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Gas forming liver abscess caused by Klebsiella pneumoniae
  1. Jiun-Nong Lin1,2,
  2. Yen-Hsu Chen2,3,
  3. Chung-Hsu Lai1,2,
  4. Chun-Kai Huang1,
  5. Jiun-Ling Wang1,
  6. Hsing-Chun Chung1,
  7. Shiou-Haur Liang1,
  8. Hsi-Hsun Lin1
  1. 1
    E-Da Hospital/I-Shou University, Division of Infectious Diseases, Department of Internal Medicine, 1, E-Da Road, Jiun-Shu Tsuen, Yan-Chau Shiang, Kaohsiung County, 824, Taiwan, Province of China
  2. 2
    Kaohsiung Medical University, Graduate Institute of Medicine, School of Medicine, No.100, Shiquan 1st Road, Sanmin District, Kaohsiung, 807, Taiwan, Province of China
  3. 3
    Kaohsiung Medical University, Division of Infectious Diseases, Department of Internal Medicine, No.100, Shiquan 1st Road, Sanmin District, Kaohsiung, 807, Taiwan, Province of China
  1. Hsi-Hsun Lin, erlongtw{at}yahoo.com.tw

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A 71-year-old man presented to the emergency department with fever and chill for 3 days. He had type 2 diabetes mellitus for 2 years. On arrival, his vital signs were stable and his physical examination was unremarkable except for mild right upper quadrant tenderness. The patient’s white blood cell count was 18580/mm3; aspartate aminotransferase and alanine aminotransferase were 360 IU/l (normal range 0–38) and 329 IU/l (normal range 0–44), respectively. Stool-like material accumulating in the right upper quadrant was disclosed on the plain kidney–ureter–bladder (KUB) film (arrow, fig 1). A non-contrast abdominal computed tomography (CT) scan was performed which revealed a huge gas containing liver abscess (arrow, fig 2). CT guided percutaneous catheter drainage was carried out soon after the diagnosis of liver abscess. Both the abscess and blood culture yielded Klebsiella pneumoniae.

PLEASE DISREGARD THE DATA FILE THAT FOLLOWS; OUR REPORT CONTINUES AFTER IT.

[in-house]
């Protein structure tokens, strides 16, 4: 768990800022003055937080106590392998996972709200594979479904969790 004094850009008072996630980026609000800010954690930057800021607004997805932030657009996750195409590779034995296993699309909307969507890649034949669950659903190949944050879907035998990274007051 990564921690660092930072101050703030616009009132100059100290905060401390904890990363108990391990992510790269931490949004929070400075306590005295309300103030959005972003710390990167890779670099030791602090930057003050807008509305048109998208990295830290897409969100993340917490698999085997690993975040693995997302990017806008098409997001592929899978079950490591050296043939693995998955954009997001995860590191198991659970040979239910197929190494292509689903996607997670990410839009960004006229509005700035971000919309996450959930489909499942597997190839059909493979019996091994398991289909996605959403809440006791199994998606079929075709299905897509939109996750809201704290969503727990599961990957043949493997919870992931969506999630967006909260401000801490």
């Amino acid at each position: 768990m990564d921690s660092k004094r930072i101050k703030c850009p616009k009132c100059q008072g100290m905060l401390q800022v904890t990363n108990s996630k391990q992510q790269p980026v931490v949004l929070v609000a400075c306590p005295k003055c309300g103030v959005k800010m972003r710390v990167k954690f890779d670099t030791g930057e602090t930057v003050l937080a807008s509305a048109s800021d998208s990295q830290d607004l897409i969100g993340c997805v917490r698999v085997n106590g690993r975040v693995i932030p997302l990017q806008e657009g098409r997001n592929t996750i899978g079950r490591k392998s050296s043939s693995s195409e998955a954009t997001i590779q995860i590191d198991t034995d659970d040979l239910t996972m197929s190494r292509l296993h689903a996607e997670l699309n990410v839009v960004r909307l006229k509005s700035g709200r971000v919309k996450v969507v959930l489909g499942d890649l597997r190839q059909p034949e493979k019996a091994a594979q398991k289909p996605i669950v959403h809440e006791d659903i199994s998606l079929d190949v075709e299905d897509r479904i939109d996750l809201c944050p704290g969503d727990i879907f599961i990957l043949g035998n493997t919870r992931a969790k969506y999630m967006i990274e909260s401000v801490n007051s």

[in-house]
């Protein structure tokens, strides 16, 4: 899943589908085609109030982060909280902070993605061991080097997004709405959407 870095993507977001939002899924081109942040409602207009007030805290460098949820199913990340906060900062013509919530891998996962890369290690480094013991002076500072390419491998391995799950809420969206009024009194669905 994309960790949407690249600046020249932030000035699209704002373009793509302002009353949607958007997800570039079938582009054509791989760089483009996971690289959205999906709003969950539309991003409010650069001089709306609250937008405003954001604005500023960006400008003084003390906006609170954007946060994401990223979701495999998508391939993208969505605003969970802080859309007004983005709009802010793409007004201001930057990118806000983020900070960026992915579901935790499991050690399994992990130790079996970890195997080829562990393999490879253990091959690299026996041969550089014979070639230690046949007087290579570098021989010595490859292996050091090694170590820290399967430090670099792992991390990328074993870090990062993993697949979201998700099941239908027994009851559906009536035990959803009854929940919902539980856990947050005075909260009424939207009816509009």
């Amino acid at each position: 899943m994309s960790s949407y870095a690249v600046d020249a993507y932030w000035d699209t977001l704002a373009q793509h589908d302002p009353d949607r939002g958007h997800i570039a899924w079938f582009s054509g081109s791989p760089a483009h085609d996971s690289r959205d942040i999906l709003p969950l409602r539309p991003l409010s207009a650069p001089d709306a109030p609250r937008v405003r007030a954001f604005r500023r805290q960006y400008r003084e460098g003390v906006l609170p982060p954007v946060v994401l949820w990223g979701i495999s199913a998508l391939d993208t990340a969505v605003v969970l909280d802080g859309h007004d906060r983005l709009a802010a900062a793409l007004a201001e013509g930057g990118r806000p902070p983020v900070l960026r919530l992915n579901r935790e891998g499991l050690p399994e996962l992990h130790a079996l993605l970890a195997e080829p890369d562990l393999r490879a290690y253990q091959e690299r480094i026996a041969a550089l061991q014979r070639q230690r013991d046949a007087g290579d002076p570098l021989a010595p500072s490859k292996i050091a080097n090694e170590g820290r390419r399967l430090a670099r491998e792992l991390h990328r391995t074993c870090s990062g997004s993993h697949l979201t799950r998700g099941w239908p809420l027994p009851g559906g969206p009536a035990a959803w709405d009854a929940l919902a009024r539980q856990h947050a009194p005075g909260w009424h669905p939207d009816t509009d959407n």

Figure 1

Stool-like material accumulates in the right upper region of abdomen on plain kidney–ureter–bladder (KUB) film (arrow).

Figure 2

A non-contrast abdominal computed tomography scan shows a huge gas containing liver abscess (arrow).

Pyogenic liver abscess is usually a polymicrobial infection in western countries. In Taiwan, however, liver abscess has usually been caused by K pneumoniae, especially in patients with diabetes.1 This condition has also been reported in western countries, representing a global emerging infection.2 In our case, the lesion on the right upper quadrant of the KUB film could be mistaken for stool. However, the patient presented with symptoms and signs of infection. This abnormal lesion shown on KUB film should alert physicians to look for possible infection foci. Because liver abscess could present as gas forming lesions, particular among patients with diabetes,3 physicians should therefore consider such a manifestation of liver abscess on KUB film.

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Footnotes

  • Competing interests: none.

  • Patient consent: Patient/guardian consent was obtained for publication.

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